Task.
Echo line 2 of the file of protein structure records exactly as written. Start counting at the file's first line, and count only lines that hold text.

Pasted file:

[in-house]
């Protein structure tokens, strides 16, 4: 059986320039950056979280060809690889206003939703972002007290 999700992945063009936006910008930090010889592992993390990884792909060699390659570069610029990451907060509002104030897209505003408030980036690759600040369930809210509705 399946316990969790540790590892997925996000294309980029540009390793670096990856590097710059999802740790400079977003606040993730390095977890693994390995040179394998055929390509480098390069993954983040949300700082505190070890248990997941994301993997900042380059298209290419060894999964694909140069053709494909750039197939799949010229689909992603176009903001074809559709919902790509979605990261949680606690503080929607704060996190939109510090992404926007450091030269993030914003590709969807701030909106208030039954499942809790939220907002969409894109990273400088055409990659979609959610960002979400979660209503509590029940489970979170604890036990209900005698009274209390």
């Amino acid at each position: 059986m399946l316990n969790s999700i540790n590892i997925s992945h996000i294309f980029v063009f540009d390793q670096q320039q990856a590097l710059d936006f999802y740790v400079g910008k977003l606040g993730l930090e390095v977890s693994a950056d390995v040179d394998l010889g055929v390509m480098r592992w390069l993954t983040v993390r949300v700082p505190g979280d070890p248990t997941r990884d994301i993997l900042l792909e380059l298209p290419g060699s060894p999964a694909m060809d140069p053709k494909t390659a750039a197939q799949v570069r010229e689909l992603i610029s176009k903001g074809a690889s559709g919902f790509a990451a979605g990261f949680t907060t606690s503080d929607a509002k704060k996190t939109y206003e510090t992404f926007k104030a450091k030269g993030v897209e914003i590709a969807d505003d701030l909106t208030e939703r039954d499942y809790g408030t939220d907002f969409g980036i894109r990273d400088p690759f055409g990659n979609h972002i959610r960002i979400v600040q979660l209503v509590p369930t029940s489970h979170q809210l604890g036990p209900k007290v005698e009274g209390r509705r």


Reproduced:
């Protein structure tokens, strides 16, 4: 059986320039950056979280060809690889206003939703972002007290 999700992945063009936006910008930090010889592992993390990884792909060699390659570069610029990451907060509002104030897209505003408030980036690759600040369930809210509705 399946316990969790540790590892997925996000294309980029540009390793670096990856590097710059999802740790400079977003606040993730390095977890693994390995040179394998055929390509480098390069993954983040949300700082505190070890248990997941994301993997900042380059298209290419060894999964694909140069053709494909750039197939799949010229689909992603176009903001074809559709919902790509979605990261949680606690503080929607704060996190939109510090992404926007450091030269993030914003590709969807701030909106208030039954499942809790939220907002969409894109990273400088055409990659979609959610960002979400979660209503509590029940489970979170604890036990209900005698009274209390």